Thursday, October 15, 2009

This Month's Colgems Upload: Pisces, Aquarius, Capricorn & Jones Ltd. (Mono)

Here is the latest upload of one of the Monkees' mono albums, "Pisces, Aquarius, Capricorn & Jones Ltd." The LP was their fourth long player, and also their fourth, and last, number one album.

Some people consider this LP their best LP, but at the very least, it continues the high level of offerings that the band gave their fans beginning with the "Headquarters" LP.

However, this album was a bit different from its predecessor. While the Monkees showed the world that they could basically do it all with "Headquarters"--play their instruments, write the music--here, they basically went back, to an individual approach, where each song was crafted with different musicians.

Although the band played on many of the tracks, the "team" approach from the previous effort was not in evidence here, or certainly not in evidence to the extent that it was on the previous LP.

Here, Michael Nesmith really took the reigns as the band's guiding light. Most of the tracks have his stamp on them, either as a writer, singer, musician, producer, or all four, and the results are surprisingly fresh and vibrant. There is no other Monkees LP that exudes the confidence of this one, and it was clearly evident that Micky, Davy and Peter were running with Mike's notion that they could be a band--but here, they didn't have to use the team approach used in the previous effort to do it.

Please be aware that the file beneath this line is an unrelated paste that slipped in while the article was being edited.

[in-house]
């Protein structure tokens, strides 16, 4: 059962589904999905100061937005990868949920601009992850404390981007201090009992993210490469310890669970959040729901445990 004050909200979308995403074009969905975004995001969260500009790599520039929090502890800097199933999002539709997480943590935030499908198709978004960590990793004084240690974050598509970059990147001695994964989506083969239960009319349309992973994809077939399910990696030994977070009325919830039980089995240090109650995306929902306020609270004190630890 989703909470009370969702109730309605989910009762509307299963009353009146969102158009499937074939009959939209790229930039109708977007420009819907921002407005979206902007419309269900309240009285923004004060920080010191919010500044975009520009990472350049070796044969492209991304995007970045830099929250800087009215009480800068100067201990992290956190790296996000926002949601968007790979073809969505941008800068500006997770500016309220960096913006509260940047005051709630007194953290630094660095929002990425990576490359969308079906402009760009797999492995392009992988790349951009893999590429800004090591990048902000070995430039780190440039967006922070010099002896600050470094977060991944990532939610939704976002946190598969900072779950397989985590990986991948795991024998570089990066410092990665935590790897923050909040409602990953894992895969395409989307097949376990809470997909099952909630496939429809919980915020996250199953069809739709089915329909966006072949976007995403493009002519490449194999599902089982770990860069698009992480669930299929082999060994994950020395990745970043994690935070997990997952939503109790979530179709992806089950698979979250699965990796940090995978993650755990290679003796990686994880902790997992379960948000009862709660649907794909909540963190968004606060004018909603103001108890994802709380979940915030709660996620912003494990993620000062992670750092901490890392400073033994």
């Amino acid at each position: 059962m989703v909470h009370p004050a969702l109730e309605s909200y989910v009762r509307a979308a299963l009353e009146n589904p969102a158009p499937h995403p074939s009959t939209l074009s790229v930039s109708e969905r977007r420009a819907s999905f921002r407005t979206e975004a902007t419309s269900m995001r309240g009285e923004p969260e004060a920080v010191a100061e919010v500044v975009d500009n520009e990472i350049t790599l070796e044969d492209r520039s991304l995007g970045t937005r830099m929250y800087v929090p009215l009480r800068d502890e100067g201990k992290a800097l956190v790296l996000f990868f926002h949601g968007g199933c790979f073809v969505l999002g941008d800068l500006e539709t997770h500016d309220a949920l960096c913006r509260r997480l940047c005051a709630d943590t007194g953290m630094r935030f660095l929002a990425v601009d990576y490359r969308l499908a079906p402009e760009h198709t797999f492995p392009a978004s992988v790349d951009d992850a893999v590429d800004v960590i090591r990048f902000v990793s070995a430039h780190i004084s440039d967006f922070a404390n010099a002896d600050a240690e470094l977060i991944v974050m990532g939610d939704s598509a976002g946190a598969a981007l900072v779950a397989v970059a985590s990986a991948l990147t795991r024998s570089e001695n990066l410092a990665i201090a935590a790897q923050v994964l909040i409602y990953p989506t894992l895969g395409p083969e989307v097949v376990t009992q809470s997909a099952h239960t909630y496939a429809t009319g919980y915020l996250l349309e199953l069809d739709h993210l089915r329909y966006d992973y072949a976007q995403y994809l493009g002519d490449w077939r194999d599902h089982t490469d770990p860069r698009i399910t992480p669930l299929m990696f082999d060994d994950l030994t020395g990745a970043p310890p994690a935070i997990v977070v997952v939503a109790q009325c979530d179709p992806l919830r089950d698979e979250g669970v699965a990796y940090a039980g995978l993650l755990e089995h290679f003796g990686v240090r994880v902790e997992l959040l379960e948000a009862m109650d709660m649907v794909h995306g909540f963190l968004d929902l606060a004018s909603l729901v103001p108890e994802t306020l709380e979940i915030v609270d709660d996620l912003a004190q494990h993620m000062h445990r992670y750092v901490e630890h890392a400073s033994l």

The tracks basically speak for themselves, led by "Pleasant Valley Sunday," which some claim is the group's finest song. The Carole King/Gerry Goffin tune's message--the boredom of suburbia--resonates, and the punch that Micky gives to the song with his vocals is classic.

Two older retreads--"She Hangs Out" and "Words"--are polished up and given new life on this album, and the Nesmith songs--most prominently "The Door Into Summer," which was contemplated as a possible single--are among the best tunes in his Monkees canon.

And who can forget the slightly psychedelic meanderings of "Daily Nightly" and "Star Collector"? The former certainly predated the future punk movement, while the latter is simply a tour de force between Micky and Paul Beaver, the moog synthesizer pioneer. And yes, this was probably the first pop/rock album to prominently feature the synthesizer, which at the time was something quite unique.

The only missing piece on the album, I believe, is that Peter Tork is pretty much missing in action on the LP. He does do the "Peter Percival Patterson's Pet Pig Porky" to the hilt, and instrumentally, he is on most of the tracks. But for some reason, the giant steps he took as a singer and songwriter on "Headquarters" is pretty much not in evidence here.

Otherwise, this album is pop/rock at its poppiest, and it stands as one of best albums ever released in this genre.

You can access the album at